Volume 24, Issue 3
  • ISSN 0929-998X
  • E-ISSN: 1569-9765
Buy:$35.00 + Taxes


This study explores the benefits of a synergy between ESP research on genre and theoretical dimensions of Systemic Functional Linguistics (SFL). It models genre on SFL dimensions and employs this model to analyse 200 biodata written by Applied Linguistics scholars, 100 each from research articles and seminar posters. Data were analysed from contextual, logico-semantic and lexicogrammatical perspectives. The findings reveal five generic stages in biodata. The frequency distribution of these stages and the phases that realise them shows variation between research article bios and seminar bios. The most frequent logico-semantic (or rhetorical) relations identified among stages and phases are of the expansion type, namely addition and elaboration, Further, collocational frameworks are used in organising some generic phases into waves of meaning and in construing different identities. Finally, evaluative resources, in the form of lexical bundles, modification and circumstantial elements in the clause, are employed by writers to boost their professional achievements and promote themselves. These findings contribute to theoretical discussions on genre and the scholarship on the interface between identity construction and academic writing, and also motivate further research.


Article metrics loading...

Loading full text...

Full text loading...


  1. Achugar, Mariana & Brian D. Carpenter
    2014 Tracking movement toward academic language in multilingual classrooms. Journal of English for Academic Purposes14. 60–71. doi: 10.1016/j.jeap.2013.12.002
    https://doi.org/10.1016/j.jeap.2013.12.002 [Google Scholar]
  2. Afful, Joseph B. Archibald
    2012 Structure of reference lists in doctoral theses: A cross-disciplinary study. English for Specific Purposes World34(12). 1–16.
    [Google Scholar]
  3. 2014 Self-representation in bio statements in a festschrift at a Ghanaian University. Drumspeak5(1). 102–138.
    [Google Scholar]
  4. Afful, Joseph B. Archibald & Hilary Janks
    2013 The politics of citation: An analysis of doctoral theses across disciplines. Critical Approaches to Discourse Analysis across Disciplines6(2). 193–210.
    [Google Scholar]
  5. Afful, Joseph B. Archibald & Isaac N. Mwinlaaru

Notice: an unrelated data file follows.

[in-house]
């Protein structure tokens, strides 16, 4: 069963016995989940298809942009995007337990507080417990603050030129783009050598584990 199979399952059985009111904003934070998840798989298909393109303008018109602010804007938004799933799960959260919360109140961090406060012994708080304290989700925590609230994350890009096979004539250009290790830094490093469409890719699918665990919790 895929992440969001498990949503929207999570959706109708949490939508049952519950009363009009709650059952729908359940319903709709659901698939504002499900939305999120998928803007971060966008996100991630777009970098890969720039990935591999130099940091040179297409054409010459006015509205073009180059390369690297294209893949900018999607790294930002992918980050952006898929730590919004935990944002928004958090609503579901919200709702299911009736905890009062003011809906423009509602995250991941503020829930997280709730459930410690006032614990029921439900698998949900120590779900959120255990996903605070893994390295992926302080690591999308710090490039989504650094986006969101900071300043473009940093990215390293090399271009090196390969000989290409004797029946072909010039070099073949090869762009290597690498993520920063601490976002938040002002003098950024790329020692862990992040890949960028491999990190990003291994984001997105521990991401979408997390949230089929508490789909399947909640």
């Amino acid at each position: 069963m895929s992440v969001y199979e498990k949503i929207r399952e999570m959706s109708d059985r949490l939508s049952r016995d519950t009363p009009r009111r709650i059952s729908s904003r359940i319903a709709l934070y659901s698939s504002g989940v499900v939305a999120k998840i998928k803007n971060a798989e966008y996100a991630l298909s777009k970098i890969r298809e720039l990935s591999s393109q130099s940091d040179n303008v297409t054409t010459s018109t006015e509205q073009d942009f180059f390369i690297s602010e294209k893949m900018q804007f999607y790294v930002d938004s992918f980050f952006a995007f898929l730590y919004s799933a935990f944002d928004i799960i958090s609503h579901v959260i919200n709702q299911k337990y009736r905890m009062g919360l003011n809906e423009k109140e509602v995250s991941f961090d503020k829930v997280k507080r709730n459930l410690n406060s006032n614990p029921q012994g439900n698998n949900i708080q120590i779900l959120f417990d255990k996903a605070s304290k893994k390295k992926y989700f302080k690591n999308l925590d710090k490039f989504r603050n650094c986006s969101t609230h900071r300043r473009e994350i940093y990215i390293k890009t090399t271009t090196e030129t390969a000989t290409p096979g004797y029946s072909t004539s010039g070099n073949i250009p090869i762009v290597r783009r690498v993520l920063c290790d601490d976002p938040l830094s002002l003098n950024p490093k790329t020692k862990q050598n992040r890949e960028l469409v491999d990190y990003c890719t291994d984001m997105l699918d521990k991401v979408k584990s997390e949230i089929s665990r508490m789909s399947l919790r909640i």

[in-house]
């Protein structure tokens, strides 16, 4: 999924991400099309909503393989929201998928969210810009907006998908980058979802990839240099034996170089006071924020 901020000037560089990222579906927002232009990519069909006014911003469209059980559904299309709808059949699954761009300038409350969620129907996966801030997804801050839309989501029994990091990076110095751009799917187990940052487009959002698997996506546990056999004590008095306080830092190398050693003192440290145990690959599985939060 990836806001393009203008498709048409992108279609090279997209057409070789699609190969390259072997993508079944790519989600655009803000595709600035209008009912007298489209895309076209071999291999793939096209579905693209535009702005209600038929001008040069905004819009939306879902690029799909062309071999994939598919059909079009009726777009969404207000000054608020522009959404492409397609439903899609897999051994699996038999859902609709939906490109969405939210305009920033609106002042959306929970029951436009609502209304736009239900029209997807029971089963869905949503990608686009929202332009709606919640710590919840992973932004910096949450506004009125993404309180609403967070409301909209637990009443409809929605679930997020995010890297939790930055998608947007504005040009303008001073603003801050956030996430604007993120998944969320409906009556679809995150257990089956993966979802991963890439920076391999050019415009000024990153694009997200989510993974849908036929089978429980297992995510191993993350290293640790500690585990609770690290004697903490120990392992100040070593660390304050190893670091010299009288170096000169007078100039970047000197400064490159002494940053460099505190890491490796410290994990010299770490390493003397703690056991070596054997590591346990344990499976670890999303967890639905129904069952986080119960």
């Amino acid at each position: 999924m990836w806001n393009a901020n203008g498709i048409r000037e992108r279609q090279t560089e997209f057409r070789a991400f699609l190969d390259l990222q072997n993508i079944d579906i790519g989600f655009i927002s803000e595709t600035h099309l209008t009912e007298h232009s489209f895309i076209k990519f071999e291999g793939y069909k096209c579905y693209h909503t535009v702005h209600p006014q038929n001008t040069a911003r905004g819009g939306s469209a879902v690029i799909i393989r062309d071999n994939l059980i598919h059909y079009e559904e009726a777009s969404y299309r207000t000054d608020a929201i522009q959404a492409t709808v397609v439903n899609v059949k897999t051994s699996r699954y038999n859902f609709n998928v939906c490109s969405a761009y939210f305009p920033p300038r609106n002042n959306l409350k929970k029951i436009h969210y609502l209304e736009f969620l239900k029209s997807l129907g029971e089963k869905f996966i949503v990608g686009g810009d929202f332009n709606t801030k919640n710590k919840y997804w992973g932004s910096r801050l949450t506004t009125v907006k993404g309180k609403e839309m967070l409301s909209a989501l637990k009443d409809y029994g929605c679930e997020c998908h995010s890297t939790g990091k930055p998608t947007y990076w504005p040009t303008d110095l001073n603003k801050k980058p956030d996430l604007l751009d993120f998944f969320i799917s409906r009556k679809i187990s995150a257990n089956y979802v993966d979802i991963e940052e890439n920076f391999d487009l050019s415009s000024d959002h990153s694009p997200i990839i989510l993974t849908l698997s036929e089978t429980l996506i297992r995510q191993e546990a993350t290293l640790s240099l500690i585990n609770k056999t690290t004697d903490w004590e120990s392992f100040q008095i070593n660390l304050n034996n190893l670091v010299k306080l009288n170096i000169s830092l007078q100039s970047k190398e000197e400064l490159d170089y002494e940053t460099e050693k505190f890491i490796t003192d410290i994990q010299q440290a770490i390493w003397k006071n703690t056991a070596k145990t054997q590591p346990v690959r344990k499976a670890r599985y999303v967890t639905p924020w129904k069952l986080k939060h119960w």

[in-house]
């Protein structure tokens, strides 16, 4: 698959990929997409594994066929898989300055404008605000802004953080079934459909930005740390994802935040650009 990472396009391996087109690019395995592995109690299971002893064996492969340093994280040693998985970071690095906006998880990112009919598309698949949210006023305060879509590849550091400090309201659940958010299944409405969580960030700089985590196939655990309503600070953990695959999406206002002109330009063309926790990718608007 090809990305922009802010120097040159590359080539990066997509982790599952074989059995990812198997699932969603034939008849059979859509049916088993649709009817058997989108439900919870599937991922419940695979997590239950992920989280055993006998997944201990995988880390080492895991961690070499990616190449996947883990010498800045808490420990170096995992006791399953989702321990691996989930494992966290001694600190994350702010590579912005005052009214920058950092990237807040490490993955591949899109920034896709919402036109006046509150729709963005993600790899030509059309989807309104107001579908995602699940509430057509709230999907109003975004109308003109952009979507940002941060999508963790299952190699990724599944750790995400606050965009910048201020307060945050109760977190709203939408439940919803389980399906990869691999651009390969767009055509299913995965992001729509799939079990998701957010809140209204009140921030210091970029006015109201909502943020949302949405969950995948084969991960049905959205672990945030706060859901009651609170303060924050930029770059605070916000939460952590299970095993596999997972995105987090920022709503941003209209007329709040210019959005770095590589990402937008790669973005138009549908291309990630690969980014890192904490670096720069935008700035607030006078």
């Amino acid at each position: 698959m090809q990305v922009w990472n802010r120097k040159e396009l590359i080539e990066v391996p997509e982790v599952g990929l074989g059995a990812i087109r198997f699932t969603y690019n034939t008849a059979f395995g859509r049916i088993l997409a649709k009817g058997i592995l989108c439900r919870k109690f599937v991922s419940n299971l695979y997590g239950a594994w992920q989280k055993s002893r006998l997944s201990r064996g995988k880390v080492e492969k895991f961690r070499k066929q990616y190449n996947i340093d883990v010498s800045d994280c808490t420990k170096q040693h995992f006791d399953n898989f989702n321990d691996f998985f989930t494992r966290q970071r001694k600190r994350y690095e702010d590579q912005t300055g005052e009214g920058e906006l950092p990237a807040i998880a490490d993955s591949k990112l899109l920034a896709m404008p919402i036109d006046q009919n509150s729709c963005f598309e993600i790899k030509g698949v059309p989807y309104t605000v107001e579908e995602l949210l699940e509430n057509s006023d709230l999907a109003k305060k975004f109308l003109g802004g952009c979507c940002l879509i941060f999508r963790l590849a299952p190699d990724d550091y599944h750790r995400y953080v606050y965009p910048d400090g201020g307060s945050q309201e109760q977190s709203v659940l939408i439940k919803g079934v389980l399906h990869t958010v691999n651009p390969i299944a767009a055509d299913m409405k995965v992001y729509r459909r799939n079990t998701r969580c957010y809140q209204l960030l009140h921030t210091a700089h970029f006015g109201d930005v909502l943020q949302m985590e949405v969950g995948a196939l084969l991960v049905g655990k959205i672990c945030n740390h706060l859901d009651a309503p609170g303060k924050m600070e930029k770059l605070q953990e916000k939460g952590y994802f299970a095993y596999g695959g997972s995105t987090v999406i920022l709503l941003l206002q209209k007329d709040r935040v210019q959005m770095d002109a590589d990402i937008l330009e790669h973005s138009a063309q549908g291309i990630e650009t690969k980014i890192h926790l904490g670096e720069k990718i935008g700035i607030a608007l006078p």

2010 Commonality and individuality in academic writing: An analysis of conference paper titles of four scholars. English for Specific Purposes World1(27). 1–32.
    [Google Scholar]
  6. 2012 Sub-disciplinary variation and rhetoric in dissertation acknowledgements written by education students: The case of the University of Cape Coast, Ghana. In Domwin D. Kuupole & Moses K. Kambou (eds.), National development through language education, 79–111. Cape Coast: Cape Coast University Press.
    [Google Scholar]
  7. Azar, M.
    1999 Argumentative text as rhetorical structure: An application of Rhetorical Structure Theory. Argumentation13(1). 97–144. doi: 10.1023/A:1007794409860
    https://doi.org/10.1023/A:1007794409860 [Google Scholar]
  8. Babaii, Esmat
    2010 Opting out or playing the ‘academic game’? Professional identity construction by off-center academics. Critical Approaches to Discourse Analysis across Disciplines4(1). 93–105.
    [Google Scholar]
  9. Bateman, John , Thomas Kamps , Jorg Kleinz & Klaus Reichenberger
    2001 Towards constructive text, diagram and layout generation for information presentation. Computational Linguistics27(3). 409–449. doi: 10.1162/089120101317066131
    https://doi.org/10.1162/089120101317066131 [Google Scholar]
  10. Benwell, Bethan
    1999 The organisation of knowledge in British university tutorial discourse: Issues, pedagogic discourse strategies and disciplinary identity. Pragmatics9(4). 535–565. doi: 10.1075/prag.9.4.06ben
    https://doi.org/10.1075/prag.9.4.06ben [Google Scholar]
  11. Bhatia, Vijay K.
    1993Analyzing genre: Language use in professional settings. London: Longman.
    [Google Scholar]
  12. 2002 Applied genre analysis: A multi-perspective model. Ibérica4. 3–19.
    [Google Scholar]